The All-New DJI Mavic Air…And Who Should Be Buying It

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“What’s the deal with all the new drones?”

If you’ve been following DJI of late, that’s a question you’ve probably asked yourself. I know I have. DJI’s last four drones didn’t even exist on the market at this time last year. And then, within the space of a few months, they launched the entry-level Tello, surprised us with the light and portable Spark, and got down to serious business with the Mavic Pro Platinum. But it’s their latest release – the Mavic Air – that is really making heads turn. And it’s barely days into its launch!

It got me curious. These are happening times for aerial photography, and I wouldn’t blame drone manufacturers for trying to cash in on the craze. So what kind of a drone is the Mavic Air? Is it mostly flash and parlor tricks, or can you use it for serious photography and videography?

I really hoped it would be the latter, and thankfully, it is. With this tiny yet powerful new drone camera, DJI has just set another benchmark for excellence – just like they did with their Phantom and Inspire series (I still use some of them), and with their first line-up of Mavic drones.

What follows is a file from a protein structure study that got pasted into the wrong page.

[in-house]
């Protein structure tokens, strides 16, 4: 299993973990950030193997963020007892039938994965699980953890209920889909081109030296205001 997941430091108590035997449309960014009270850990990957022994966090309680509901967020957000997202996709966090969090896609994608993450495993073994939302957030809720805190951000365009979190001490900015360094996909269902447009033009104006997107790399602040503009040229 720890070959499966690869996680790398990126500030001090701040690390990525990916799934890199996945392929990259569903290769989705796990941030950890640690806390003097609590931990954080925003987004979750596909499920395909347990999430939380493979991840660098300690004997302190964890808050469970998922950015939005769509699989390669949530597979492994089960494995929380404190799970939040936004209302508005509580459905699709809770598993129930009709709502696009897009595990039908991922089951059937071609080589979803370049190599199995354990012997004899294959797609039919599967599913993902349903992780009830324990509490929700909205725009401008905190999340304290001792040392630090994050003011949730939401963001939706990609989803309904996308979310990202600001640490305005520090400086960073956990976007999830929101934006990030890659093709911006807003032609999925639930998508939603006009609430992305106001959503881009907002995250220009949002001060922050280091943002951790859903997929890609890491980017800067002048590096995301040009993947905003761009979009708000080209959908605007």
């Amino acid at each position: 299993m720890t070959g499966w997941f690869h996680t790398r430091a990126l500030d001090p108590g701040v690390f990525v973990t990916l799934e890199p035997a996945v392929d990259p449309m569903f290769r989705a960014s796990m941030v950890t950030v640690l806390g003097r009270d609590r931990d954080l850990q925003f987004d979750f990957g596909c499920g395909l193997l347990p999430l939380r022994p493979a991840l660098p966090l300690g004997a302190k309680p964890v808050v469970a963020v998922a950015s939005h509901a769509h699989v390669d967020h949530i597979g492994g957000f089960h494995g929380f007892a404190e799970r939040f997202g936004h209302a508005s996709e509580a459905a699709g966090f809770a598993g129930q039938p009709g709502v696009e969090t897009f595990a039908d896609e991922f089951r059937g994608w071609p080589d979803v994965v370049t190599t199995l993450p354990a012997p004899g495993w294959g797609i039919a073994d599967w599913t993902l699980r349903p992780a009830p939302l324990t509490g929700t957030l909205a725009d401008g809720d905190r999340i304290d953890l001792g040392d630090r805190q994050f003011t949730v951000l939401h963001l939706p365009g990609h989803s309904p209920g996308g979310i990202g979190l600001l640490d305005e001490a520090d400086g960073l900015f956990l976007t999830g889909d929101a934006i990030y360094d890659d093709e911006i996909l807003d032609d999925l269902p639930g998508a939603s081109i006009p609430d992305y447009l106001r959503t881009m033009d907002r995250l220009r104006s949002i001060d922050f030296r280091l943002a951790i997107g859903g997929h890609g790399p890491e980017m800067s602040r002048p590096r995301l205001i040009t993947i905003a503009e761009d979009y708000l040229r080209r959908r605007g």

Magically Mavic – Only Even Better!

For all its brilliance and innovative design, the Mavic Air doesn’t reinvent the wheel. And that’s what I like best about the world’s most portable drone camera. It retains a lot of what we loved about its predecessors – in particular, the DJI Spark and the DJI Mavic Pro Platinum. But I’ll get to detailed comparisons a bit later in this post. First, let me introduce you to the DJI Mavic Air, and what it’s capable of doing.

Design and build:

This little drone scores big on design and aesthetics. DJI complements its sleek lines and sturdy build with high-quality finishes (and plenty of color choices for those of you who’re into that). But I can’t talk about the Mavic Air’s design without raving about its portability; so here goes.

If you think the Spark is a portable drone, the Mavic Air will have you thinking again. It borrows its foldable design from the Mavic Pro & Pro Platinum drones, but gets into ‘Spark’ territory when it comes to size. Together, the size and the folding mechanism make the Mavic Air an extremely handy little device that you can fold up into a smartphone-sized object and carry in your pocket or stash in your backpack. Unlike the Spark, it doesn’t even need a dedicated carrying case to protect it in transit. The camera and gimbal on this drone are nicely shielded so you don’t need to worry about them – something I missed sorely in the Mavic Pro.